BC Election 2017: The irony is rich when it comes to Clarks concern over BC’s credit rating.
That face-palm kind of moment when Premier Christy Clark and the BC Liberals use the threat of losing the provinces Triple AAA credit rating to attack the NDP…
…just months after the Liberals were warned twice in a year, that escalating BC Hydro debt threatens the provinces Triple AAA credit rating… ( But hey, the premier doesn’t want to talk about that now, does she?)
VICTORIA — Amid an otherwise favourable credit report on British Columbia last week, the Moody’s Investors Service sounded an alarm about a 125-per-cent increase in debt at government-owned BC Hydro.
“BC Hydro’s total reported debt has risen considerably since 2008, increasing from $8.1 billion as of March 31, 2008 to an estimated $18.1 billion as of March 31, 2016,” wrote Moody’s.
Nor is that the end of the rising tide of red ink, the debt-rating agency went on to note in the report dated April 7.
Hydro’s debt load “is expected to continue to rise over the medium-term as the utility moves forward on the construction of an $8.8 billion hydroelectric dam at Site C.”
The current projection is for Hydro to add a further $4 billion in debt over the next three years to cover some of the capital cost on Site C as well as upgrades of the existing network of generating stations and transmissions lines.
All cause for concern, according to Moody’s, because Hydro’s financial metrics — the measures of its ability to go on servicing its own debt — “are among the weakest of Canadian provincial utilities.”
But wait…. there is more.
VICTORIA — A top investment firm continues to sound alarm bells about B.C. Hydro‘s finances, saying the Crown electricity provider’s rising debt level is a risk to B.C.’s credit rating….
…projects like Site C are pushing up B.C. Hydro’s debt levels, and adding to concerns about the province’s overall “high debt burden” compared to its peers, Moody’s also wrote in its credit opinion.
B.C. Hydro’s debt has increased from $8.1 billion in 2008 to a projected $18.1 billion last year, and there is a further $20 billion expected in the future for infrastructure projects, a $2-billion annual upgrade program and the Site C dam.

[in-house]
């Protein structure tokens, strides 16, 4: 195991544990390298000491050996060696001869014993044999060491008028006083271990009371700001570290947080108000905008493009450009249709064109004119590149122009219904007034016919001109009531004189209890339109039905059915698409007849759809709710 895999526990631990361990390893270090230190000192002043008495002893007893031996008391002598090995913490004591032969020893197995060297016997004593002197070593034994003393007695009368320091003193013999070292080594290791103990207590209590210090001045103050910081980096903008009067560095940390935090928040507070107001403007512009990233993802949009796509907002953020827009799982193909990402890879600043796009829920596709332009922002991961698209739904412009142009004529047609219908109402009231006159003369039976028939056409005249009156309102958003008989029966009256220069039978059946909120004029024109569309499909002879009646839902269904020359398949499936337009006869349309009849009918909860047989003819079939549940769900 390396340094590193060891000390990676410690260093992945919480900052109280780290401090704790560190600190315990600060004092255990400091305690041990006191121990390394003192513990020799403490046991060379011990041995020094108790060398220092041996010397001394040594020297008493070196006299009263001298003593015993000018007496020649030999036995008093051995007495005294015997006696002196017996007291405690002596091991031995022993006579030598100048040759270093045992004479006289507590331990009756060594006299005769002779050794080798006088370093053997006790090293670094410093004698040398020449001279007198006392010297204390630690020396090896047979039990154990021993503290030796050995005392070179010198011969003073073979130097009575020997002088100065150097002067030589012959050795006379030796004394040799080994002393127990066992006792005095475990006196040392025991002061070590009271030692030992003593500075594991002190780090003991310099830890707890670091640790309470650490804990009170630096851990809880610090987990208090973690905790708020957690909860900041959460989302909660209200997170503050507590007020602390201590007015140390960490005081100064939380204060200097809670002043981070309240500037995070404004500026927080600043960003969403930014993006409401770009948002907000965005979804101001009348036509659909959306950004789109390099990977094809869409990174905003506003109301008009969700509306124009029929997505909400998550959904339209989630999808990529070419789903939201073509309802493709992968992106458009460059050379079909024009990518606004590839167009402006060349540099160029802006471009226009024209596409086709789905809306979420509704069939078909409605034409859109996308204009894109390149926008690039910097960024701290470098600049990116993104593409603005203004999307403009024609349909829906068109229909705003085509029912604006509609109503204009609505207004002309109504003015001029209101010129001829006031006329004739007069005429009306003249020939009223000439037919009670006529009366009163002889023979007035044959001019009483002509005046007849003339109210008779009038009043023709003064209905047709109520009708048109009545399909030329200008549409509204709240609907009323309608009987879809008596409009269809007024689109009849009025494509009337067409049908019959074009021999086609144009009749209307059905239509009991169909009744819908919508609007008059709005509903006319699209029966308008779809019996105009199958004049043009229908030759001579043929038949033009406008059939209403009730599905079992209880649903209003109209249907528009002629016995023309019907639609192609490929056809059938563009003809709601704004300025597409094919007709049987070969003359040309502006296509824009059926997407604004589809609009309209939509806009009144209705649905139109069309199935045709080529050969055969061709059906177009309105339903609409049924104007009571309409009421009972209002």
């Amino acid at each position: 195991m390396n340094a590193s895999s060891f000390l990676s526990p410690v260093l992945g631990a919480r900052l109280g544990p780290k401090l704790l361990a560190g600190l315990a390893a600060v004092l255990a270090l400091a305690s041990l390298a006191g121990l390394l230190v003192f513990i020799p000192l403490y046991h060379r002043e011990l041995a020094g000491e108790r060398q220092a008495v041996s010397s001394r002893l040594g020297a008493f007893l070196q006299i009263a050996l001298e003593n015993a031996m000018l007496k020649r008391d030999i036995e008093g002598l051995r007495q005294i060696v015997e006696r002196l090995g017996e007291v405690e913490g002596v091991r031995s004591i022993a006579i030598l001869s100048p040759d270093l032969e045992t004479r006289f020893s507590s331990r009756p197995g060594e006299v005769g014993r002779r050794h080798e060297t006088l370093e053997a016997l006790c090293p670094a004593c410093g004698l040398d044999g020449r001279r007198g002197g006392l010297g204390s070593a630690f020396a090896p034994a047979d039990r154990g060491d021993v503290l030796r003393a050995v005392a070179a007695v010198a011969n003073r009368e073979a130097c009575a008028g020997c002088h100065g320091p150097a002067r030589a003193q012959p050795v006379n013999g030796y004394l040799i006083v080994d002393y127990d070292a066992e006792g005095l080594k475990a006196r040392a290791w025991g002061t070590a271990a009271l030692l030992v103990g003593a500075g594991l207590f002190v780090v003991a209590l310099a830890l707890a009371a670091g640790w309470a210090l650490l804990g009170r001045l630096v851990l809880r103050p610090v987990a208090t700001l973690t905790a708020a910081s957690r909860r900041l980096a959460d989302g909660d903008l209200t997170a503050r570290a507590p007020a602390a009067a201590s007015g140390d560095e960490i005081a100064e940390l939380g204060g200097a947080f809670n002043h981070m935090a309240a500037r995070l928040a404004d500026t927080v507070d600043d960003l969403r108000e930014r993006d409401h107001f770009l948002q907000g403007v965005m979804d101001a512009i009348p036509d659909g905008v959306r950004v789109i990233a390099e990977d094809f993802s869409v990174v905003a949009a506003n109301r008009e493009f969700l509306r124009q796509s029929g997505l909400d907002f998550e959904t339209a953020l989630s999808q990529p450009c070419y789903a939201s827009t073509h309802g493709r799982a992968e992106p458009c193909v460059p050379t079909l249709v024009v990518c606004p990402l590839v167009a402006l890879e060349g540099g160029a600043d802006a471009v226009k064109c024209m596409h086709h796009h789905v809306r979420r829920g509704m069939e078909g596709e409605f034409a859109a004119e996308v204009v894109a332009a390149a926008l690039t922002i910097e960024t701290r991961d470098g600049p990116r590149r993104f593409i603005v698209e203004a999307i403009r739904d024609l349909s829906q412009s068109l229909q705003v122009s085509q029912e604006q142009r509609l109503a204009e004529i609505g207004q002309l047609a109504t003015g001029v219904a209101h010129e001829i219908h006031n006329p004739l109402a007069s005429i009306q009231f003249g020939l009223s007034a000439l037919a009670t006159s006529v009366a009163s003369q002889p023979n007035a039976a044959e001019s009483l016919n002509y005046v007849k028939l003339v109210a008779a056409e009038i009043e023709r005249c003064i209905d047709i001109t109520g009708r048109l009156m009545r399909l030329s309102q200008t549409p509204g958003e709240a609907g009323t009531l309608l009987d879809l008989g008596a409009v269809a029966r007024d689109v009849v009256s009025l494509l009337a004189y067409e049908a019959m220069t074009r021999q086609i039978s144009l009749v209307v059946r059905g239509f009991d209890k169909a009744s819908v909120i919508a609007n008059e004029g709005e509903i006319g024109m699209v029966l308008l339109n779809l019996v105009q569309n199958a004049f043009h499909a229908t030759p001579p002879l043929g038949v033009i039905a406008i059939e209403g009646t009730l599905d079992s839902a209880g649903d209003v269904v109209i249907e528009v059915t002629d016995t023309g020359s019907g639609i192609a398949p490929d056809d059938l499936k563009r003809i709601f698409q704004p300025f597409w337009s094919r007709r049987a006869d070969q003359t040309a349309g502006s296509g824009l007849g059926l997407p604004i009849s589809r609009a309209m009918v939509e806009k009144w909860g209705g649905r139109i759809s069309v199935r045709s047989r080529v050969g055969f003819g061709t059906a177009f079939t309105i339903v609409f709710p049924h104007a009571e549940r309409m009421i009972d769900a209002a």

“The anticipated increase in debt continues to pressure the province’s rating since it raises the contingent liability of British Columbia,” wrote Moody’s, which has expressed similar concerns the past three years. Hydro’s debt is ultimately backstopped by taxpayers if the situation worsens, noted Moody’s.
Hydro does have the flexibility to raise electricity rates to pay its debts, but its finances are nonetheless “among the weakest of Canadian provincial utilities,” added Moody’s.
Finance Minister Mike de Jong said Moody’s is “appropriately mindful” of Hydro’s big projects and their impact on the province.
Fast forward to…
After ignoring the very real and continuing threat to our provincial Triple AAA credit rating thanks to escalating BC Hydro debt…This from CKNW, today:
Eliminating tolls on Port Mann, Golden Ears bridges will threaten B.C.’s credit rating
It’s a warning from the BC Liberals: “They’re going to have to find the money somewhere. Our plan is one that means we are reducing costs affordably. It’s a responsible plan, it’s costed, and its not going to mean anyone’s taxes are going to go up because we know we can afford it.”
Leader Christy Clark says not only is the BC NDP plan to get rid of tolls expensive and irresponsible, but her party claims there are hidden costs the NDP is not talking about.
Specifically, the BC Liberals say eliminating tolls would threaten B.C.’s AAA credit rating.
Sooo… let me make sure I have this right.
Forcing BC Hydro to borrow money to pay your government dividends has been acceptable to you.
Vowing to get a $9billion+ project past the point of no return made sense to you.
And escalating debt at BC Hydro threatens our Triple AAA credit rating to the point you’ve been warned for three years and have done nothing but help make it bigger..
And now the sky is falling?
( For the record, I am not a fan of toll removal & think it makes much more sense for Metro Vancouver traffic flow, congestion & future infrastructure planning to move to a minimal toll on each crossing. But that’s something we can chat about later)